The present invention provides a method for optimizing the coefficients SQAN, SQAP, SQOFSA, CUP, SQP, and LNP in order to optimize the modulation spectrum and Error Vector Magnitude (EVM) of the mobile terminal 10. In addition, the coefficients SQAN, SQAP, SQOFSA, CUP, SQP, and LNP may optionally be further optimized in order to further optimize the switching spectrum of the mobile terminal 10. The modulation spectrum and switching spectrum define adjacent channel power (ACP) and are grouped together as Output Radio Frequency Spectrum (ORFS). Modulation spectrum is caused by the modulation process in the radio frequency transmitter section 14. In GSM transmitters, switching spectrum is caused when ramp up for a transmit burst occurs too quickly.

FIG. 3 illustrates an exemplary system for optimizing the AM/AM and AM/PM coefficients according to one embodiment of the present invention. More specifically, an optimizer control system 118 communicates with the mobile terminal 10 through a standard interface such as a serial interface, USB, or the like. The optimizer control system 118 communicates with a vector signal analyzer 120, which includes a demodulator of complex signals, determines EVM, and obtains spectrum measurements. In operation, the optimizer control system 118 communicates with the mobile terminal 10 and the vector signal analyzer 120 to optimize the AM/AM and AM/PM coefficients, as discussed below.

FIG. 4 illustrates a method 400 for optimizing the coefficients SQAN, SQAP, SQOFSA, CUP, SQP, and LNP in order to optimize the modulation spectrum and EVM (step 402) and, optionally, the switching spectrum (step 404) of the mobile terminal 10. The method 400 is repeated for each power control level (PCL) for each sub-band of each frequency band of interest. Thus, for GSM having four frequency bands (GSM 850, EGSM 900, GSM 1800, GSM 1900) with each frequency band having three sub-bands and N PCLs, the method 400 may be repeated 12*N times.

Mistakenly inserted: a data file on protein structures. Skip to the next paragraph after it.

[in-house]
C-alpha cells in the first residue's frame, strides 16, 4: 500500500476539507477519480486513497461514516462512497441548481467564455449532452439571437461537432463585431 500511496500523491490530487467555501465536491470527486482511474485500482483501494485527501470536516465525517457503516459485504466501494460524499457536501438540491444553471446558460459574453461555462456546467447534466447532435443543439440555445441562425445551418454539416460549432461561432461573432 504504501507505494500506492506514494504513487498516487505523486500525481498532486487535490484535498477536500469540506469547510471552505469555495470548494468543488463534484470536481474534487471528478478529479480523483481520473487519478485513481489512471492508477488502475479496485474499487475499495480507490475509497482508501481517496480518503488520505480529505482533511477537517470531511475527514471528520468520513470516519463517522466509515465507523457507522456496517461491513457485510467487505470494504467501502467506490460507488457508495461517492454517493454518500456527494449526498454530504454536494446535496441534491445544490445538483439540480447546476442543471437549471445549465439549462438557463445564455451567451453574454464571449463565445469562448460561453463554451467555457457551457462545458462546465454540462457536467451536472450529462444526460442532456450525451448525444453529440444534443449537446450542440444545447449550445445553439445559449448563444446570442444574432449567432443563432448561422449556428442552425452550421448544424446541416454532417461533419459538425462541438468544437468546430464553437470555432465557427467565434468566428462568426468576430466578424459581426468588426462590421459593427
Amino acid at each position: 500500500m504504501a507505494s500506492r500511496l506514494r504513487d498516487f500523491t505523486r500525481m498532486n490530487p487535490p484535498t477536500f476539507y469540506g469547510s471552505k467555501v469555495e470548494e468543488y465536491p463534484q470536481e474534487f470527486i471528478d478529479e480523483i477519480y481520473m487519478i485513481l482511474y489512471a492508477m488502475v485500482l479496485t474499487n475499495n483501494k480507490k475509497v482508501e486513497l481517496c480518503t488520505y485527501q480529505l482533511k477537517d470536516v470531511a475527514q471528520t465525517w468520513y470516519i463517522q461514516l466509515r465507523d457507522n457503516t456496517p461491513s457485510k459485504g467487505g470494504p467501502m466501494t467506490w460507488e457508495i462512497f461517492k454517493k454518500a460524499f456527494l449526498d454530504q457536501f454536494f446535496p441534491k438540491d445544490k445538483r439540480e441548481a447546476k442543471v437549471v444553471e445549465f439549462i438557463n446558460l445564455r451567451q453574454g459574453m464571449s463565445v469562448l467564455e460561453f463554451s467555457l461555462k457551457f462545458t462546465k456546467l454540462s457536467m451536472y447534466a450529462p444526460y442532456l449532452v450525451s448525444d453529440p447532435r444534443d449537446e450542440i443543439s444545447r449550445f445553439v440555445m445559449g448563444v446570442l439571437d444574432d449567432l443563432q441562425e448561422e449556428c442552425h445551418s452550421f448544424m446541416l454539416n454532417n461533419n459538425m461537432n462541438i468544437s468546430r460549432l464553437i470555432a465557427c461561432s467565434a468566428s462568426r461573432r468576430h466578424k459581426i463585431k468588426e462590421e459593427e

Optimization of the modulation spectrum and EVM of the mobile terminal begins by performing an initial search on each of the coefficients SQAN, SQAP, SQOFSA, CUP, SQP, and LNP to find a best modulation spectrum (step 406). As described below in more detail, the best modulation spectrum is determined by systematically varying each of the coefficients SQAN, SQAP, SQOFSA, CUP, SQP, and LNP until a best modulation spectrum is found. For example, each of the coefficients SQAN, SQAP, SQOFSA, CUP, SQP, and LNP may first be set to a default value. Then, SQOFSA may first be varied to find a value for SQOFSA corresponding to a best modulation spectrum. More specifically, SQOFSA is systematically varied. Each time SQOFSA is varied, measurements of the output modulation spectrum of the mobile terminal 10 are made at predetermined points such as, but not limited to, +/−400 kHz, +/−600 kHz, and possibly +/−800 kHz offsets. Using a predetermined weighted equation, the measurements are combined into a modulation spectrum weight. Using, the modulation spectrum weights, SQOFSA is varied to achieve a best modulation spectrum weight. For example, the value of SQOFSA that provides the lowest modulation spectrum weight may be selected as providing the best modulation spectrum. In a similar fashion, SQAN, SQAP, SQOFSA, CUP, SQP, and LNP are varied to find values for each of these coefficients that provide the best output modulation spectrum. Once the initial search step 406 is complete, a first set of values for the coefficients SQAN, SQAP, SQOFSA, CUP, SQP, and LNP is stored in memory such as the memory 42 (FIG. 1) or memory associated with the optimizer control system 118 (FIG. 3).